Russia's war on Ukraine is a week old and getting more violent and deadly by the hour, with a couple of thousand Ukrainian civilians dead and nearly a million fleeing the country already. The UN General Assembly, in an extraordinary session, voted today (141-5, with 35 abstentions) to approve a non-binding resolution demanding that Russia immediately stop using force against Ukraine and withdraw its military from the country. Russia and 4 puppet regimes-- Belarus, Cuba, North Korea and Syria-- voted against it.) Yesterday the NY Times reported that "no one can say with certainty just how many Russian troops have died but Ukraine has said its forces have killed more than 5,300 Russian troops. "For a comparison," wrote Helene Cooper and Eric Schmitt, "nearly 2,500 American troops were killed in Afghanistan over 20 years of war. For Putin, the rising death toll could damage any remaining domestic support for his Ukrainian endeavors."
Turkey has rejected a request from Russia to sail 4 warships through the Bosporus into the Black Sea. Meanwhile, the US is joining the rest of the West in banning flights from Russia. This on top of a banking system on the verge of collapse, Putin having "signed a decree banning Russians from leaving the country with more than $10,000 in foreign currency as fears grow that the Russian financial system is on the brink of collapse."
Derek Thompson covered that looming economic collapse for The Atlantic this morning. "The war in Ukraine," he wrote, "is being fought on two battlefields. The first battlefield is geographic. It is the land Russia is tearing up with tank treads and pounding with missiles. The second battlefield is made up not of physical particles, but rather of relationships-- contracts and promises between nations, banks, companies, and individuals. This is the economic arena. While Russia holds the military advantage over Ukraine on Battlefield One, it is getting destroyed by a Western alliance on Battlefield Two. In the past few days, the United States and several major European countries have declared a series of financial penalties and sanctions against Russia that are without modern precedent for a major economy. These policies are triggering a financial catastrophe in Russia... Companies are boycotting Russia too. BP and Shell have announced plans to exit their joint ventures in major Russian energy companies. Some countries are now refusing to do business with Russia entirely."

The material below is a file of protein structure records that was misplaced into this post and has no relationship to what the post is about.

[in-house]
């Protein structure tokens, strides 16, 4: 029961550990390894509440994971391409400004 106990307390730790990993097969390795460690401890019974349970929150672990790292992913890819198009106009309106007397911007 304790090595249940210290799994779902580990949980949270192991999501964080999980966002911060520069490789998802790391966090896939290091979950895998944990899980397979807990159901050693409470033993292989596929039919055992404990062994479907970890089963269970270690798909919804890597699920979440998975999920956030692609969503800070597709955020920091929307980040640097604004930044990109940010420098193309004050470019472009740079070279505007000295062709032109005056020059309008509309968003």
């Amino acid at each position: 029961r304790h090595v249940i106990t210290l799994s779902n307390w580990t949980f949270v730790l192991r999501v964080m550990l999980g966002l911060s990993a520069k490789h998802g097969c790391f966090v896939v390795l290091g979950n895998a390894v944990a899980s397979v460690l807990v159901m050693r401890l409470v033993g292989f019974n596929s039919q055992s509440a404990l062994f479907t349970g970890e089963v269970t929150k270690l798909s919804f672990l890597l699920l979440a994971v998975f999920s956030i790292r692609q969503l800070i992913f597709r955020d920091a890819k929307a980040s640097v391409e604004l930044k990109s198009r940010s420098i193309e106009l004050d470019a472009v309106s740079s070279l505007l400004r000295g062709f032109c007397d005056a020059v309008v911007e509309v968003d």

Although its geopolitical strategy puts it at odds with the West, Russia is an integrated member of the global economy. Only 12 countries in the world have more total exports. Russia trades oil, gas, and coal to much of Europe and wheat to the Middle East and Africa. The sanctions imposed so far amount to a kind of siege of a country that depends on access to global markets.
This is terra incognita for economic policy. No country has ever faced this kind of global freeze-out. The implications are hard to predict, but several consequences are already apparent in the form of bank runs and long ATM lines. On Monday, the London stock listings of several Russian banks fell by more than 50 percent. The ruble is trading like a junk cryptocurrency, collapsing more than 30 percent on Monday, and as it weakens, the price of certain imports will rise sharply. Unemployment will soar unless the central bank steps in to print money in order to keep companies afloat, but this will almost certainly cause even worse inflation. To throttle the worst inflationary effects, the Russian central bank doubled its key interest rate to 20 percent; for perspective, that’s higher than the U.S. federal-funds rate has ever been. Businesses are nervous that SWIFT sanctions will shut down international credit-card accounts. In normal times, the worst effects of most depressions aren’t felt for months. This has all happened in the past 72 hours.
Russia’s economic crisis could spark a brain drain. More young Russians are reportedly trying to emigrate. Today’s problems could set the stage for a long-term decline in Russia’s prosperity, as people with the means and motivation to get out move west. Migrants will, however, face a mobility problem: The European Union has closed its airspace to Russian planes and private jets. The country is sealed off-- from Western trade, Western travel, and (apart from energy exports) most Western business.
...We should not root for punitive calamity in Russia. The suffocation of the Russian economy might be morally justified, given the ruinous invasion of Ukraine, but these measures are without precedent. Maybe the sanctions will work, by driving Putin to the negotiating table. Or maybe they will make him feel cornered and cause him to lash out in a catastrophic way--committing suicide for fear of death, as Otto von Bismark put it. This was Vladimir Putin’s war to start. It will be Vladimir Putin’s war to end. But it falls to the West to convince Russia’s leader that he has the most to gain by bargaining rather than bombing.
Based on his NY Times column yesterday, I'm guessing Thomas Friedman pretty much is rooting for punitive calamity in Russia-- or at least for Putin personally. He wrote that he sees "three possible scenarios for how this story ends. I call them 'the full-blown disaster,' 'the dirty compromise' and 'salvation.'"
Friedman wrote that "The disaster scenario is now underway: Unless Vladimir Putin has a change of heart or can be deterred by the West, he appears willing to kill as many people as necessary and destroy as much of Ukraine’s infrastructure as necessary to erase Ukraine as a free independent state and culture and wipe out its leadership. This scenario could lead to war crimes the scale of which has not been seen in Europe since the Nazis-- crimes that would make Vladimir Putin, his cronies and Russia as a country all global pariahs. The wired, globalized world has never had to deal with a leader accused of this level of war crimes whose country has a landmass spanning 11 time zones, is one of the world’s largest oil and gas providers and possesses the biggest arsenal of nuclear warheads of any nation. Every day that Putin refuses to stop we get closer to the gates of hell. With each TikTok video and cellphone shot showing Putin’s brutality, it will be harder and harder for the world to look away. But to intervene risks igniting the first war in the heart of Europe involving nuclear weapons. And to let Putin reduce Kyiv to rubble, with thousands of dead-- the way he conquered Aleppo and Grozny-- would allow him to create a European Afghanistan, spilling out refugees and chaos."